Nationalism: A movement, as in the arts, based on the folk idioms, history, aspirations, etc., of a nation.
Reichskammern /raikskaman/ : Reich government departments.
Reichstag /raikhstag/: The German Parliament. On February 27, 1933, a staged fire burned the Reichstag building. A month later, on March 23, 1933, the Reichstag approved the Enabling Act which gave Hitler unlimited dictatorial power.
Riefenstahl, Leni (b. 1902): Nazi film director chosen personally by Hitler to make propaganda films for the Nazi regime, which include The Triumph of the Will (1935), Olympia (1938), and Reichsparteitag (1935).
Socialism: A theory or system of social organization that advocates the ownership and control of land, capital, industry, etc. by the community as a whole. In Marxist theory it represents the stage following capitalism in a state transforming to communism.
SS (Schutzstaffel /shoots shtahfl/ or Protection Squad): Guard detachments originally formed in 1925 as Hitler's personal guard. From 1929, under Himmler, the SS developed into the most powerful affiliated organization of the Nazi party. In mid-1934, they established control of the police and security systems, forming the basis of the Nazi police state and the major instrument of racial terror in the concentration camps and occupied Europe.
Theresienstadt /tereysienshtat/ (Terezín /terezeen/): Nazi ghetto located in Czechoslovakia. Created in late 1941 as a "model Jewish settlement" to deceive the outside world, including International Red Cross investigators, as to the treatment of the Jews. However, conditions in Terezín were difficult, and most Jews held there were later killed in death camps. Theresienstadt is the German name for the town; Terezín is the Czech name.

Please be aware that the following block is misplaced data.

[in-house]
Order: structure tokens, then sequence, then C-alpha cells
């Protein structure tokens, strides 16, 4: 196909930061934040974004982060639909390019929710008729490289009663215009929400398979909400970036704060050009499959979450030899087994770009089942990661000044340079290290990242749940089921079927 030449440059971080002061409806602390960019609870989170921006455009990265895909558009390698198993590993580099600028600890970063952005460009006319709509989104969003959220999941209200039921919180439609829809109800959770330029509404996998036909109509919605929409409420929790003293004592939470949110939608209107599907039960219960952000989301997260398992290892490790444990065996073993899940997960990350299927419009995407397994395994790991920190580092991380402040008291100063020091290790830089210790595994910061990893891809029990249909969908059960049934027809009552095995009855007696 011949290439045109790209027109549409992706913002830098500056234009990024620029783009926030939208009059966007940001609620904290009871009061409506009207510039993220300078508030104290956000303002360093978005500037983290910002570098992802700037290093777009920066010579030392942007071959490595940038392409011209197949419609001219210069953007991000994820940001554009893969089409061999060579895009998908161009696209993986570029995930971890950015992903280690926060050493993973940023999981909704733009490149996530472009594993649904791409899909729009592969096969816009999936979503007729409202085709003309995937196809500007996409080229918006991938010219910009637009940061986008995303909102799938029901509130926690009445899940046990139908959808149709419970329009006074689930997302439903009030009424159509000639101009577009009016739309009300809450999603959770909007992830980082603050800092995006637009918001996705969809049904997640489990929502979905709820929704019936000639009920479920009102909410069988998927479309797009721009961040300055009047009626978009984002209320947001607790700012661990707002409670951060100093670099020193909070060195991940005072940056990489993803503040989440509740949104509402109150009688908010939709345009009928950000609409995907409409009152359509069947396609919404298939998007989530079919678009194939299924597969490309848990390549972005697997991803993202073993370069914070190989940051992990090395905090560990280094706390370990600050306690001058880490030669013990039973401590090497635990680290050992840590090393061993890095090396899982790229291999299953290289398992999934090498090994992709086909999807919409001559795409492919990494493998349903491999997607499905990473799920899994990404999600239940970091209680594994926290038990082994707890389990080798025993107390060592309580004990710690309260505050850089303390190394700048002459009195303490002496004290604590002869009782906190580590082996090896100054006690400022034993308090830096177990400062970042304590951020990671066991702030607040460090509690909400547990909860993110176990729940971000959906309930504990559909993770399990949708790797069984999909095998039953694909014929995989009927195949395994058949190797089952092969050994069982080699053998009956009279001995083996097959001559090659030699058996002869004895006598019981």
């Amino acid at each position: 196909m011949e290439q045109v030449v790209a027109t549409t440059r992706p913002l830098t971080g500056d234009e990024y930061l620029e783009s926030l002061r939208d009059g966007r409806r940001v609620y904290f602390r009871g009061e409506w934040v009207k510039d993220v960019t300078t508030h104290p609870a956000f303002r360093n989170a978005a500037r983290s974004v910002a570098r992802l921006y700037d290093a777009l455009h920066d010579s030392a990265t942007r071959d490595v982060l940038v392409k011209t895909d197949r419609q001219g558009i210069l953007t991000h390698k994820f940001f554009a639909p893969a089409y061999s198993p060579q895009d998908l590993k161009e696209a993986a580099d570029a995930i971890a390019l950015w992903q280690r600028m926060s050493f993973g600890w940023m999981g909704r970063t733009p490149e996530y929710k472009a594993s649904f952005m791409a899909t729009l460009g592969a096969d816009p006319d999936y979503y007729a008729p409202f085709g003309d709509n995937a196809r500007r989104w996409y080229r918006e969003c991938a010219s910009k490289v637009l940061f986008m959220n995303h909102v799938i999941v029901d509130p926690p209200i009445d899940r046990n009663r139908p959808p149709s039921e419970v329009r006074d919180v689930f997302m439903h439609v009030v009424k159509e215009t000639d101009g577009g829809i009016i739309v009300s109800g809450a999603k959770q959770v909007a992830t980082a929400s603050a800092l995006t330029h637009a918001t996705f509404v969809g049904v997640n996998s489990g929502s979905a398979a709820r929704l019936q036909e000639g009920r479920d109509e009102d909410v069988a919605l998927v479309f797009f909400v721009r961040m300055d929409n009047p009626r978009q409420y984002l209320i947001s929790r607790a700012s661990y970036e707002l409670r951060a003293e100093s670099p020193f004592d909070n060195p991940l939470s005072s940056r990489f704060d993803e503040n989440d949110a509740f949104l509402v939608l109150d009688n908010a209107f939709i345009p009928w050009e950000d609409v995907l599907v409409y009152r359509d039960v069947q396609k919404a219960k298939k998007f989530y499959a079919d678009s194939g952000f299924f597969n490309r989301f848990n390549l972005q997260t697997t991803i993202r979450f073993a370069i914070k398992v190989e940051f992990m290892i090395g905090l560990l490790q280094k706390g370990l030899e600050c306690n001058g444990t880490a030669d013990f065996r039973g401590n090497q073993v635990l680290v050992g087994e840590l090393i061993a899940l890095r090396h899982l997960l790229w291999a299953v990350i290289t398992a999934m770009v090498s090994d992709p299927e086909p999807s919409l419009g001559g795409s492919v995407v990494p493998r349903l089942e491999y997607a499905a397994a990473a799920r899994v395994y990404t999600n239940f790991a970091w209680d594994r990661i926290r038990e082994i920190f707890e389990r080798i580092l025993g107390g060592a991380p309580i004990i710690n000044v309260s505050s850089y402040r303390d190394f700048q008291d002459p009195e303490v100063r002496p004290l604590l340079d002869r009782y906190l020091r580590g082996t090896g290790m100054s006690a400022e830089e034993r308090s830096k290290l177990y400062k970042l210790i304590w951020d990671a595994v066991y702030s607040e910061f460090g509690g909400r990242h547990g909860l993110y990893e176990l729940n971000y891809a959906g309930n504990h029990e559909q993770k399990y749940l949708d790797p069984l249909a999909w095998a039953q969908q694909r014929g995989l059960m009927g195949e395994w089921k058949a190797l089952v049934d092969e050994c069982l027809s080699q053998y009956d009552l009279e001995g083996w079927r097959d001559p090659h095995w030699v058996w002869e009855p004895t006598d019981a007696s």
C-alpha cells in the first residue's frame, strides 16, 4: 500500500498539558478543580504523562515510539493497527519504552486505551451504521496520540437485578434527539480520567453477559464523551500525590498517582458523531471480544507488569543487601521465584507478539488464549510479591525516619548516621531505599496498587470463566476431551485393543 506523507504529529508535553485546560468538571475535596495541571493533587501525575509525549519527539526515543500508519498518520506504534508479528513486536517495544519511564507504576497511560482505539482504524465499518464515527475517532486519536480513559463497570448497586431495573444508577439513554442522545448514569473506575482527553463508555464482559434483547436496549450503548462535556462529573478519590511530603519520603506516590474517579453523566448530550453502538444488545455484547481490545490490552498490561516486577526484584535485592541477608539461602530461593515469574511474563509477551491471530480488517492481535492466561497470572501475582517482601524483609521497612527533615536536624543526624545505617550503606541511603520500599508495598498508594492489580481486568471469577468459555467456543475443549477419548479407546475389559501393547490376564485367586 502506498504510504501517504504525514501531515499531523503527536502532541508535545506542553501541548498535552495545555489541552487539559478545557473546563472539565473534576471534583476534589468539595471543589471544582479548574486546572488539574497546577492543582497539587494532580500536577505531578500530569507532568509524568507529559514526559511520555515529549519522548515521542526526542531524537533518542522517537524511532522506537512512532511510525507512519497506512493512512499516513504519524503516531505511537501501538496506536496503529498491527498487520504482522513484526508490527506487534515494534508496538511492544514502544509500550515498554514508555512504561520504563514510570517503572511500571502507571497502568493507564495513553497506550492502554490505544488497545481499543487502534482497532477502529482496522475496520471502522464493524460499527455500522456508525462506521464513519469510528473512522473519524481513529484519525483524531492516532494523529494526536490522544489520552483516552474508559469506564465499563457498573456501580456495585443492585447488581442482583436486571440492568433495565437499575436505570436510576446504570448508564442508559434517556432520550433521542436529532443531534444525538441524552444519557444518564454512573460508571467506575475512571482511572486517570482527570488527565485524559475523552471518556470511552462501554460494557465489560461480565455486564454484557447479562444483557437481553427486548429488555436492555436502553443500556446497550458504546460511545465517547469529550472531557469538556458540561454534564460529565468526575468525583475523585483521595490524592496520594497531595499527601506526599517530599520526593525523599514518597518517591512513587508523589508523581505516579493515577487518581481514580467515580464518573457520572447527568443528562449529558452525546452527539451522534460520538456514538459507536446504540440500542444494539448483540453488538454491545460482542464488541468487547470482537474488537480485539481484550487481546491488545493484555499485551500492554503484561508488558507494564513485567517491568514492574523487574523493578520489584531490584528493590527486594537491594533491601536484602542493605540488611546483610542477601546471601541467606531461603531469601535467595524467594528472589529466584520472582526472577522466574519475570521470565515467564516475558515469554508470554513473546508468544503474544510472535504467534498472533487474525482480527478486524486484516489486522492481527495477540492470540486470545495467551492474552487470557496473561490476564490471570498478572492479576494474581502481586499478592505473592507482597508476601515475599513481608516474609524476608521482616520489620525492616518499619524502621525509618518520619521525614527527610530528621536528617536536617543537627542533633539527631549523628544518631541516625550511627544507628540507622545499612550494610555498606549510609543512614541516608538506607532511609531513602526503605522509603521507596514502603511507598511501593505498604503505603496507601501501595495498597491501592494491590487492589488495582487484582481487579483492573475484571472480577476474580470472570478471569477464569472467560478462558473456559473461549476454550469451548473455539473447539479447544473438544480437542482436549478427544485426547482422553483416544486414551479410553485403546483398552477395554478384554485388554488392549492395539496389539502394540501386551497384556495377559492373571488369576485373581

Third Reich /raich/: Meaning "third regime or empire," the Nazi designation of Germany and its regime from 1933-45. Historically, the First Reich was the medieval Holy Roman Empire, which lasted until 1806. The Second Reich included the German Empire from 1871-1918.
Warsaw ghetto: Established in November 1940, it was surrounded by a wall and contained nearly 500,000 Jews. About 45,000 Jews died there in 1941 alone, as a result of overcrowding, hard labor, lack of sanitation, insufficient food, starvation, and disease. During 1942, most of the ghetto residents were deported to Treblinka, leaving about 60,000 Jews in the ghetto. A revolt took place in April 1943 when the Germans, commanded by General Jürgen Stroop, attempted to raze the ghetto and deport the remaining inhabitants to Treblinka. The defense forces, commanded by Mordecai Anielewicz, included all Jewish political parties. The bitter fighting lasted twenty-eight days and ended with the destruction of the ghetto.
Weimar Republic /vaimahr/: The German republic, and experiment in democracy (1919-1933), was established after the end of World War I.